Mike Mancari, previously of the Chicago Wolves, played well against OKC in the early rounds of the playoffs last season. Now a key cog in the Rochester machine, Mancari has 55 points in 60 games, and just might turn out one of the best seasons he’s had in recent memory. And for Rochester, that’s a good thing. They need him. Mainly because they are missing some key pieces.
February was not kind to either the Buffalo Sabres or their AHL club, the Rochester Amerks. Adam Pardy, Brian Flynn, Kevin Porter, Jacob Legace, and the list goes on. Much like OKC, their struggles to stay consistent has them reeling. Despite a 5-4-01 mark in the last ten games, they are coming off a really bad beat down by Toronto to begin a road trip through the southern states that might knock them out of contention (Playing OKC, Texas, Houston, San Antonio. Godspeed).
Much like the Rockford team that ripped to shred the Barons defense, the Amerks are a highly energized team. They have a fierce power play unit that few teams have been able to stop. Flip the gold coin to the “tails” side, and Rochester is equally as good on the penalty kill. Beating them short handed – hard. Beating them at a man advantage – hard. So you beat them when you can, obviously at even strength, but more importantly on the road (they are just barely over .500). And Rochester will keep you on your toes.
With an offense that likes to strike you from the get-go, watch out for guys like Luke Adam (who like Mancari, also a Portland Pirates alum) to blow your doors off. But the truth is, there are a lot of deficiencies with this team. And they’ll be speedy, chancy, and sulky on D, but sometimes “will” is enough to get it done. In net, one guy rules them all, and that’s David Leggio who’s played a whopping 51 games. I’m exhausted just typing that. Nonetheless, this should be a good one.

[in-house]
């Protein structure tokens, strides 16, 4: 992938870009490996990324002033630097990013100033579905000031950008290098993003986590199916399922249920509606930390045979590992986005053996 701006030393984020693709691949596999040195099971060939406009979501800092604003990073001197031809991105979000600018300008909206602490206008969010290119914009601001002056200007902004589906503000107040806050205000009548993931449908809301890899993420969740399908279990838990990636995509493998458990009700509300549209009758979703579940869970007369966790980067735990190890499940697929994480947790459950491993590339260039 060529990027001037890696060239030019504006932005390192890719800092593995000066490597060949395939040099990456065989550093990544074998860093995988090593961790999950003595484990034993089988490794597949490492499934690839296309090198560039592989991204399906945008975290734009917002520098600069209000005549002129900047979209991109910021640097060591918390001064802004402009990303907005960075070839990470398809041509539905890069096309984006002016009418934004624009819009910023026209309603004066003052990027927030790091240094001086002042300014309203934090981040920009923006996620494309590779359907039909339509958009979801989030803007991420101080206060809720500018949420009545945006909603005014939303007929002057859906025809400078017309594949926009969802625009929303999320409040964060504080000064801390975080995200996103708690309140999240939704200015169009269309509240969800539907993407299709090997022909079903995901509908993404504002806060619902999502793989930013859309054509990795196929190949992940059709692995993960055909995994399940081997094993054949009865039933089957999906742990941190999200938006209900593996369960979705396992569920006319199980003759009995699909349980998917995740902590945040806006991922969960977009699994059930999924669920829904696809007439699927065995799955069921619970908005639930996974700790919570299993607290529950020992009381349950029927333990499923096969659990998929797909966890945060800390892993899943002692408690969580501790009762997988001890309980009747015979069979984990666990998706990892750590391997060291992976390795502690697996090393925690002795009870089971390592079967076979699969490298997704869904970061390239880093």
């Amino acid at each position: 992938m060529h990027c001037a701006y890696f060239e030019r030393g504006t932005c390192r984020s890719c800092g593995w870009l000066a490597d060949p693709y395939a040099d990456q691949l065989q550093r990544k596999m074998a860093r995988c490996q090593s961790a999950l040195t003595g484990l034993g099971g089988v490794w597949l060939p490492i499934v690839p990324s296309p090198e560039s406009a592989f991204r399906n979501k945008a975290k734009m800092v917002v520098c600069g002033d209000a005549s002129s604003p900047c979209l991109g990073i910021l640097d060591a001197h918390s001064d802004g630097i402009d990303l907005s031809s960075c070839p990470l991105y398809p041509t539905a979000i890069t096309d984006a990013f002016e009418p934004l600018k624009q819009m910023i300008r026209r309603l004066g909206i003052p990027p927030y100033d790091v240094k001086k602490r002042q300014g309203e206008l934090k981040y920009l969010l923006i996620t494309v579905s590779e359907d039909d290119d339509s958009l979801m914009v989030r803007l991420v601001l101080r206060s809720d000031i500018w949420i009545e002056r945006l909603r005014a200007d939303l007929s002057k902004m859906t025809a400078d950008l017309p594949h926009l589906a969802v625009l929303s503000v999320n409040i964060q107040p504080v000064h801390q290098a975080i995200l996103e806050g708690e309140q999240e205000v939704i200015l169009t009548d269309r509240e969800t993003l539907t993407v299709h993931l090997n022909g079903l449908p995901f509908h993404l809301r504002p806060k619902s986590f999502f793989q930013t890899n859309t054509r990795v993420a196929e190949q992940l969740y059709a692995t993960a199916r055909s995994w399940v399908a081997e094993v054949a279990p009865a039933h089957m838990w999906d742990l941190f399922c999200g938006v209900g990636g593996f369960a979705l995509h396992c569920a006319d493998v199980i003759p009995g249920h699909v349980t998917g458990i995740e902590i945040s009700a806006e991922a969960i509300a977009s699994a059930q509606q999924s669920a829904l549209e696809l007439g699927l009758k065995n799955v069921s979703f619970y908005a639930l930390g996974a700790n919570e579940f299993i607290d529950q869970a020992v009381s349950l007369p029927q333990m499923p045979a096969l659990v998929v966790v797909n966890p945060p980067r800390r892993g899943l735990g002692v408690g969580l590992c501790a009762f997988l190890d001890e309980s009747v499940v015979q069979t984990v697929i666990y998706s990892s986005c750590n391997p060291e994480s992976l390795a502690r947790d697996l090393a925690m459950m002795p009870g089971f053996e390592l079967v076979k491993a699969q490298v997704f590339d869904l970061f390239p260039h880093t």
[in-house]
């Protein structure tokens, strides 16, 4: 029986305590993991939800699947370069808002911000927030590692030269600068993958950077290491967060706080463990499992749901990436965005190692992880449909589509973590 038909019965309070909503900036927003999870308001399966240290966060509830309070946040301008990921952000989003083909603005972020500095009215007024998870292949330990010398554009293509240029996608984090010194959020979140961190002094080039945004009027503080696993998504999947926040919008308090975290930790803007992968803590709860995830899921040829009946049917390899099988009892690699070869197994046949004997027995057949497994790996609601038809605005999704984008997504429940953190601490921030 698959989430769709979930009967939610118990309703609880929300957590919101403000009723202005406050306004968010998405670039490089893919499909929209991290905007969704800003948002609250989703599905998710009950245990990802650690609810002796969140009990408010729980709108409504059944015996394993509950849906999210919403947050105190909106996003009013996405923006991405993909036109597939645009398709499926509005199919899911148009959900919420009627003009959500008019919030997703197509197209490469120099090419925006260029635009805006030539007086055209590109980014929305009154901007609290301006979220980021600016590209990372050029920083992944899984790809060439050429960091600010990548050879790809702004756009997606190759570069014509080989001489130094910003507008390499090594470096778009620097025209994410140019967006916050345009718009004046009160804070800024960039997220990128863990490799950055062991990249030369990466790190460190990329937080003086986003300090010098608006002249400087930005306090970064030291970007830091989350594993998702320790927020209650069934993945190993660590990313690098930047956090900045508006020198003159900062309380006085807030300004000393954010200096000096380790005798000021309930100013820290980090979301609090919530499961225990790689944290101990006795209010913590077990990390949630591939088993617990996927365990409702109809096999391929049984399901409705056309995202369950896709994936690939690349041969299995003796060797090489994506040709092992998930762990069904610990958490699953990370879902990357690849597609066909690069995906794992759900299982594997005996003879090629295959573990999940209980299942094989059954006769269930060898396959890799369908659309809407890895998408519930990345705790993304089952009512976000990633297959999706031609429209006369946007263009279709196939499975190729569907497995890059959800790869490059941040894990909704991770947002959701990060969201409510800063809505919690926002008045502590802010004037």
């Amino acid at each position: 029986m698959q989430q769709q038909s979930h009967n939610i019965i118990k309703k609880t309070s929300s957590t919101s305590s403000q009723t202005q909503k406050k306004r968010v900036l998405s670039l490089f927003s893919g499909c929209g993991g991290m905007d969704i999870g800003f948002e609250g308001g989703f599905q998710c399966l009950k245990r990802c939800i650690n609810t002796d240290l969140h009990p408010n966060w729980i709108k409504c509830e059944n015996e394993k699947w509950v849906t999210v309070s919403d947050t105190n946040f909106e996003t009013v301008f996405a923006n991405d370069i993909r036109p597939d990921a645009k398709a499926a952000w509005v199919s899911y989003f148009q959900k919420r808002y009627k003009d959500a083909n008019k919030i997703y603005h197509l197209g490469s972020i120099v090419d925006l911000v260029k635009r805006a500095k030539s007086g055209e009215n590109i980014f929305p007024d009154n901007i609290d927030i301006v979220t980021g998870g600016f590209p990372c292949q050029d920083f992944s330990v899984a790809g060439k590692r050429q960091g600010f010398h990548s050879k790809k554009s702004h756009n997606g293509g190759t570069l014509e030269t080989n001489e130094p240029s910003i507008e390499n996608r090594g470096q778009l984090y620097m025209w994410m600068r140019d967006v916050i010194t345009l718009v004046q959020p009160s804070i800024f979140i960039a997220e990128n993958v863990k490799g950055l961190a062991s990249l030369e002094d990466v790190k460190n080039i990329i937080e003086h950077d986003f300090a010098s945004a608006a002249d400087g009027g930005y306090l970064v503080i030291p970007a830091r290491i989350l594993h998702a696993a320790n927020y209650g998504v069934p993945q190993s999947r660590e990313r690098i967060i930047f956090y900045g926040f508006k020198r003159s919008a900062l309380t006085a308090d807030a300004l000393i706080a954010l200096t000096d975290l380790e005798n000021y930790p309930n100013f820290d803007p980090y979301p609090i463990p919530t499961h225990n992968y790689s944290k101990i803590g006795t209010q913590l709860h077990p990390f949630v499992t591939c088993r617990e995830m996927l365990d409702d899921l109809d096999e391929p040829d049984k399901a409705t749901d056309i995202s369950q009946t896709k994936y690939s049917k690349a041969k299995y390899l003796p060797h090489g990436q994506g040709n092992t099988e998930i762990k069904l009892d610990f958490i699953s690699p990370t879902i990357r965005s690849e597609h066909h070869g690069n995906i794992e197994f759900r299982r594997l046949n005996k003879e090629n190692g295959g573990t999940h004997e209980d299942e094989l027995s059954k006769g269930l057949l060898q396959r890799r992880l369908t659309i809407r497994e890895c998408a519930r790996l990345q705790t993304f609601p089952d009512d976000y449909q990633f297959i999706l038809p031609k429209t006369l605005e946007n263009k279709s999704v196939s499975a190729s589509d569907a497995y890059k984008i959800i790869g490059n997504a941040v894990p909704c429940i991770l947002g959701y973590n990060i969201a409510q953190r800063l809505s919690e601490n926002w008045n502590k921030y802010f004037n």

*Likely Barons Lineup:
Philippe Cornet – Mark Arcobello – Jonathan Cheechoo
Toni Rajala – Anton Lander – Josh Green
Antti Tyrvainen – Chris VandeVelde – Dane Byers
Ben Eager – Tanner House – Curtis Hamilton
Scratched Healthy: Darcy Hordichuk, **CJ Stretch, Ryan Martindale
Scratched Unhealthy: ***Tyler Pitlick, Kristians Pelss,
Martin Marincin – Taylor Fedun
Brandon Davidson – Colten Teubert
Kendall McFaull – Alex Plante
Scratched Healthy – Brandon Davidson
Scratched Unhealthy: Dan Ringwald, Randy Jones
*This week’s lineup projection is really a crap shoot, especially on D. But is there a scenario where Hordichuk and Eager play at the same time? I doubt it. The name of the game on Tuesday will be out gun your opponent and neither of those fellas scream “SCORE ME GOALS!”
**C.J. Stretch will be the guaranteed scratch tonight. Per Todd Nelson during last nights weekly radio show.
***Tyler Pitlick and Kristians Pelss back skating with the team. Not 100%, but great progress.
Note: Eric Hunter was returned to the Stockton Thunder of the ECHL on Monday afternoon. This frees up some room just a bit for guys like Ben Eager and Anton Lander.